While plenty of indie rock bands are held high as symbols of creative freedom and integrity, few acts of any genre were willing to stand by their vision with the iron determination of California stoner rock titans Sleep. After the release of their second album, 1993's Sleep's Holy Mountain, the group was offered a lucrative major-label deal, supposedly in the mid-six figures; they accepted, and after spending a large portion of their advance on vintage amps and high-grade marijuana, Sleep retreated to the studio to record their definitive musical statement. The trouble began when Sleep turned the finished product in to their new patrons -- the album featured just one song, an epic-length paean to weed and bludgeoning guitar riffs called "Dopesmoker" that clocked in at a colossal 63 minutes. The label deemed the album un-releasable in its original form, and after much argument Sleep offered a compromised version; the song and the album were retitled "Jerusalem," the single composition was split into six identically named movements (though on CD they still played together as one heroic track), and the whole was trimmed to a more efficient 52 minutes. This hardly placated the label's marketing people, and from this point on Sleep refused to budge, eventually breaking up rather than re-record the album or allow it to be edited. In 1999, two years after Sleep called it quits and following the release of a bootleg version of Jerusalem created with the band's tacit permission, the independent Music Cartel label arranged for Sleep's final album to receive an authorized release at long last. However, there was a catch -- what emerged was the compromised, 52-minute version of the disc, while in 2003 Tee Pee Records finally issued the complete, band-approved, 63-minute Dopesmoker on both CD and vinyl. The difference between the two albums is a matter of relatively small details, but when you're dealing with one gargantuan riff that slowly but relentlessly stomps along for about an hour, details do make a difference. For Jerusalem, Sleep and producer Billy Anderson brightened the mix, softening the low-end thud of the drums and the bass tracks, while the few solos are given less breathing room, most of the introduction is scuttled and the song doesn't seem to end as much as it simply stops with a clumsy edit. Dopesmoker flows with a certain grace that Jerusalem lacks, and the brontosaurus pound of the drums and the LaBrea Tar Pits thickness of the bass suits this music better than the tidier and shorter version. In either form, the glorious absurdity of the lyrics (depicting "the Weedian people" and their sacred pilgrimage to "the riff-filled land") matches the music's obsessive march to the sea, and Matt Pike's guitar work takes Tony Iommi's sound to an epochal conclusion that the Sabbath guitarist likely never would have dreamed of himself. Either version is worth investigating for adventurous metal enthusiasts, but Dopesmoker is clearly the final and definitive presentation of this work, and unlike Jerusalem, Dopesmoker has Sleep's official seal of approval, which leaves Jerusalem as a well-intentioned but now unnecessary stopgap.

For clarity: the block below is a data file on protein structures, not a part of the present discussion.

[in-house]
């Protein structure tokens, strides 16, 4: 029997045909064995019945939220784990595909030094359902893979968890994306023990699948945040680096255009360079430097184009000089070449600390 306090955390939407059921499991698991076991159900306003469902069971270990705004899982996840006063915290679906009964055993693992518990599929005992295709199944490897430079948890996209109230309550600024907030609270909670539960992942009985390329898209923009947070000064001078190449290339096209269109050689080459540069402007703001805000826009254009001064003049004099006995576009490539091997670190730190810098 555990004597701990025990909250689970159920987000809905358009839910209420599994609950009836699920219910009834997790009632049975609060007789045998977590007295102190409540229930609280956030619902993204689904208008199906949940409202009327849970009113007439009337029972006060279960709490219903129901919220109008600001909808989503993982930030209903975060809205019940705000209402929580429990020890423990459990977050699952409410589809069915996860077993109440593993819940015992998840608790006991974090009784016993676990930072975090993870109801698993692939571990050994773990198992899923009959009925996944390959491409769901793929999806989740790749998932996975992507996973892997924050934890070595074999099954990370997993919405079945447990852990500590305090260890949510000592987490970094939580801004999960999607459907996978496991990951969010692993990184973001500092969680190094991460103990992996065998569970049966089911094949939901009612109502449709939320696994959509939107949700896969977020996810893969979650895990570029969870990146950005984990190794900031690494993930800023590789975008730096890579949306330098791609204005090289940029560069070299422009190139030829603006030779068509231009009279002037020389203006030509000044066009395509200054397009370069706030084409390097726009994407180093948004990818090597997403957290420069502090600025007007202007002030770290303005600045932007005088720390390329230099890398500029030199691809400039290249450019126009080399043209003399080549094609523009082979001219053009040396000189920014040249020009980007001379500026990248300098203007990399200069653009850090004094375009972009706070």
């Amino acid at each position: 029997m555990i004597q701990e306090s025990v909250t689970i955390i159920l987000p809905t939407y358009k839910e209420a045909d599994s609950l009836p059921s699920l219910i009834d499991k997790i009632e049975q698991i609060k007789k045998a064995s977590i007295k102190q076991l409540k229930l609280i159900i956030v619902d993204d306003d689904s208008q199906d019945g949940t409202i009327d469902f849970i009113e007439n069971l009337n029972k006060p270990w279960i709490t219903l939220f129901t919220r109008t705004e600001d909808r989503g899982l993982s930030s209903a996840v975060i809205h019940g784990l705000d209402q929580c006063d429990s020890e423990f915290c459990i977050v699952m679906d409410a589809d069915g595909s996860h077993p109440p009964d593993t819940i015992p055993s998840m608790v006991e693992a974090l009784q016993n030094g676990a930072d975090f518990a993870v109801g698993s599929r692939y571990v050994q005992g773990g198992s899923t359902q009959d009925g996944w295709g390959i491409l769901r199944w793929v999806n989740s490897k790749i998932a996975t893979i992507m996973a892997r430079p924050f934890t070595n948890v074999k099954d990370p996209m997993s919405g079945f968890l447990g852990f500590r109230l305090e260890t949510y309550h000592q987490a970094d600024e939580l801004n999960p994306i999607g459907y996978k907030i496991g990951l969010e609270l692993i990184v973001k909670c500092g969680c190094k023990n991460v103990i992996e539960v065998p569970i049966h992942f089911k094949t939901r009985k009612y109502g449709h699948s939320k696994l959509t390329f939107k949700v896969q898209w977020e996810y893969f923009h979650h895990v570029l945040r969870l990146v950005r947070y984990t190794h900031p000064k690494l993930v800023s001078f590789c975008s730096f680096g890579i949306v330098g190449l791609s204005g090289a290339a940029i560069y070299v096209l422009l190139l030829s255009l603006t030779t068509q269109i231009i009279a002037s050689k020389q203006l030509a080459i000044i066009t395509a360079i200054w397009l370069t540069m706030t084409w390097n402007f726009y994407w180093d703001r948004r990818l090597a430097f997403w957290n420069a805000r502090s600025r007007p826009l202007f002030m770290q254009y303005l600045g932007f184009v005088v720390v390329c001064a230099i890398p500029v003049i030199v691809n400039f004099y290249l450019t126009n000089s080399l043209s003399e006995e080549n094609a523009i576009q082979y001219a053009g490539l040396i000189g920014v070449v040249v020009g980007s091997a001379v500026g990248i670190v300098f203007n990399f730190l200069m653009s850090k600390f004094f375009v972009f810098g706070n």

by Mark Deming